01 Feb A Mindful Ramadan
Why do we fast
"O you who believe, fasting is prescribed for you as it was prescribed for those who were before you, in order that you may learn taqwa (piety)". (Quran 2:183)
Taqwa essentially means “awareness of God”. It is a quality in a believer’s life that keeps us constantly aware of God. A person with taqwa desires to do good and avoid evil for the sake of God. Taqwa necessitates patience and perseverance. Fasting teaches patience, and patience leads to the high position of taqwa.
The Spirit of fasting
The Prophet (SA) said that fasting is a shield. It protects a person from sin and lustful desires:
Fasting is a shield. So, the person observing the fast should not use obscene language and should not behave foolishly and impudently, and if somebody fights with him or abuses him, he should tell him twice,'I am fasting'". (Sahih al-Bukhari)
Imam Ibn al-Qayyim mentions:
"The purpose of fasting is that the spirit of man is released from the clutches of desire and moderation prevails in his carnal self, and, through it, he realises the goal of purification".
Fasting for a full month every year trains a person in piety and self restraint. Believers rejuvenate their spirituality, God consciousness, and cultivate their devotion to God by restricting their body’s appetites during daylight hours. The most important goal of the fast is to restore the centrality of God in our lives.
Fasting helps us live positively
Fasting makes us more aware of our blessings, making us more grateful and motivated to do good. According to the Quran, the goal of Ramadan is to:
"complete the term of fasting and glorify your Lord for what He has guided you to, and so that you may be among the grateful."
When these blessings become more apparent, we can become more conscious of how we use these blessings and in turn think of those who are less fortunate than us.
It isn't just about the hunger
We come to the understanding that prayer is better than sleep, generosity is better than consumerism, and true happiness lies in nourishing the soul and being content with your sustenance. May Allah bless us and guide us this Ramadan.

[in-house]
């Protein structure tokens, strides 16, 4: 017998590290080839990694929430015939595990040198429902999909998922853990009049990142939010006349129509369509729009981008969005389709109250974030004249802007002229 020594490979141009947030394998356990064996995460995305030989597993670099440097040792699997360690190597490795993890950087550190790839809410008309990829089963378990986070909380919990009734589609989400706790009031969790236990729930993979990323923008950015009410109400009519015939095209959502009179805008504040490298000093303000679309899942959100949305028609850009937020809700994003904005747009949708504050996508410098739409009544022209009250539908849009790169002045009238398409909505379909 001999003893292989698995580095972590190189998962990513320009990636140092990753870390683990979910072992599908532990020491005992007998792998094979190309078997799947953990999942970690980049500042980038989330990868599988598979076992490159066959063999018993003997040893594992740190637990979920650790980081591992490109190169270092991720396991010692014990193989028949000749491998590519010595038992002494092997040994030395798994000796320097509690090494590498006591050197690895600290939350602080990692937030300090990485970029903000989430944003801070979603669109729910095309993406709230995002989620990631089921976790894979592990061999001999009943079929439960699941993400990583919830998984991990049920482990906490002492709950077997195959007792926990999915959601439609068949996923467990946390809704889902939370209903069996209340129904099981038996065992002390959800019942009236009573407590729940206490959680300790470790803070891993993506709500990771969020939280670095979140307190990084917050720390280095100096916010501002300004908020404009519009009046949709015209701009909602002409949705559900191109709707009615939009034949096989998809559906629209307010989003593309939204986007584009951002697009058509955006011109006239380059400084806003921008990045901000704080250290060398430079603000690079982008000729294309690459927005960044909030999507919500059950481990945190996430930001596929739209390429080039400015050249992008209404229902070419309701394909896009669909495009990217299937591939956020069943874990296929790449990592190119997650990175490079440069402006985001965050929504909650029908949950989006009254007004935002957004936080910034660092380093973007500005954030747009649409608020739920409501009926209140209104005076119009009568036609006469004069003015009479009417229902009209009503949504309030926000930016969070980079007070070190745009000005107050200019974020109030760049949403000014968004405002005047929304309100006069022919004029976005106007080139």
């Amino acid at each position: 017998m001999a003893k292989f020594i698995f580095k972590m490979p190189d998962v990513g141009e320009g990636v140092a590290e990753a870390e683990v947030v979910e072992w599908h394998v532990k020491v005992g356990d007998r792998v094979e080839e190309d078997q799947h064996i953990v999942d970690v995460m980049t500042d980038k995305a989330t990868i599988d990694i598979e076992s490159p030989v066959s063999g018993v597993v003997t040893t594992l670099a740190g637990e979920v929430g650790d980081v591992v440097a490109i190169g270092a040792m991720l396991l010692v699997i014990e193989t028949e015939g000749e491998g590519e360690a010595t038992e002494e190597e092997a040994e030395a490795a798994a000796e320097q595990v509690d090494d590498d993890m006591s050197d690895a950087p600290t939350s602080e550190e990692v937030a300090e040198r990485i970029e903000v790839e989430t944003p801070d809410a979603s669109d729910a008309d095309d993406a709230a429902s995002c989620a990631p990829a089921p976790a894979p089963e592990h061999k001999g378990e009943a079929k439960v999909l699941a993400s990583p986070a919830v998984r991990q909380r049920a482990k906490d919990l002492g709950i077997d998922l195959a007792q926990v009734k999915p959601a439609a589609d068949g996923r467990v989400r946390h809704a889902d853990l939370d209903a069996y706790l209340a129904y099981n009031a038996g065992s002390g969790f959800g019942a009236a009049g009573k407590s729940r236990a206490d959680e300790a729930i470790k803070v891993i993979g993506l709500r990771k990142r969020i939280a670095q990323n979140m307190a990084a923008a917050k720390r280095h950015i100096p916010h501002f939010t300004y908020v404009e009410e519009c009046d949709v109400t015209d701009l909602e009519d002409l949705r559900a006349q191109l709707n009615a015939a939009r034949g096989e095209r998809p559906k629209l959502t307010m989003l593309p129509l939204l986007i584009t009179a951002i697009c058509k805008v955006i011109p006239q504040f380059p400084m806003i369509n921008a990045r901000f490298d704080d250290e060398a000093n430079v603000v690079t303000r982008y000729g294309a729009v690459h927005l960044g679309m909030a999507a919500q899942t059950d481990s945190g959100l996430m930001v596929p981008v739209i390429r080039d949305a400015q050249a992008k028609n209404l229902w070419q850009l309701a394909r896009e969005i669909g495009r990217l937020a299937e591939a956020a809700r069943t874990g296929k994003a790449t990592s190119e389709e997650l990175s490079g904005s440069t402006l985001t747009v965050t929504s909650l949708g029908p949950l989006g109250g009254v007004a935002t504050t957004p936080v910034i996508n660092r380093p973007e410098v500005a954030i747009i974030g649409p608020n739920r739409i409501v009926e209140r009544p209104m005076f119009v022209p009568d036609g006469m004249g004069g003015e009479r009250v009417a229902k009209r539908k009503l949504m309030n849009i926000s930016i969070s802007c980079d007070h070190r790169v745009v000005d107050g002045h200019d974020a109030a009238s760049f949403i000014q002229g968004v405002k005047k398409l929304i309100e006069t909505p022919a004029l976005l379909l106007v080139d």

Tips for a mindful Ramadan
It can be challenging to stay focused and fully engage in the spirit of Ramadan. Here are some tips to help you have a mindful Ramadan and maximize its benefits.
- Set Intention: Start your Ramadan by setting a clear intention to focus on your relationship with Allah and to cultivate good habits and behaviors.
- Plan Your Day: Plan your day to include time for prayer, reflection, and reading the Quran. Set aside time to engage in acts of charity, volunteer work, or simply reach out to friends and family.
- Stay Hydrated: Hydration is important for overall health, especially during the fasting hours. Drink plenty of water and other hydrating fluids to avoid dehydration.
- Eat Mindfully: When breaking the fast, be mindful of what you eat and how much you consume. Eating smaller, healthy meals is a better way to nourish your body during Ramadan.
- Practice Mindfulness: Practice mindfulness throughout the day by focusing on the present moment and avoiding distractions. Take time to reflect on your thoughts, feelings and actions and try to stay calm and centered.
- Connect with Community: Ramadan is a time for community, so consider joining a mosque or community center to share your spiritual journey and connect with other believers.
- Give in Charity: Giving in charity is an important part of Ramadan. Whether it’s through financial contributions, volunteering time, or simply offering support to those in need, Ramadan is an opportunity to spread kindness and compassion to others.
Ramadan is a time to reflect on the blessings in your life and to cultivate gratitude, humility, and compassion. May Allah accept our acts of worship.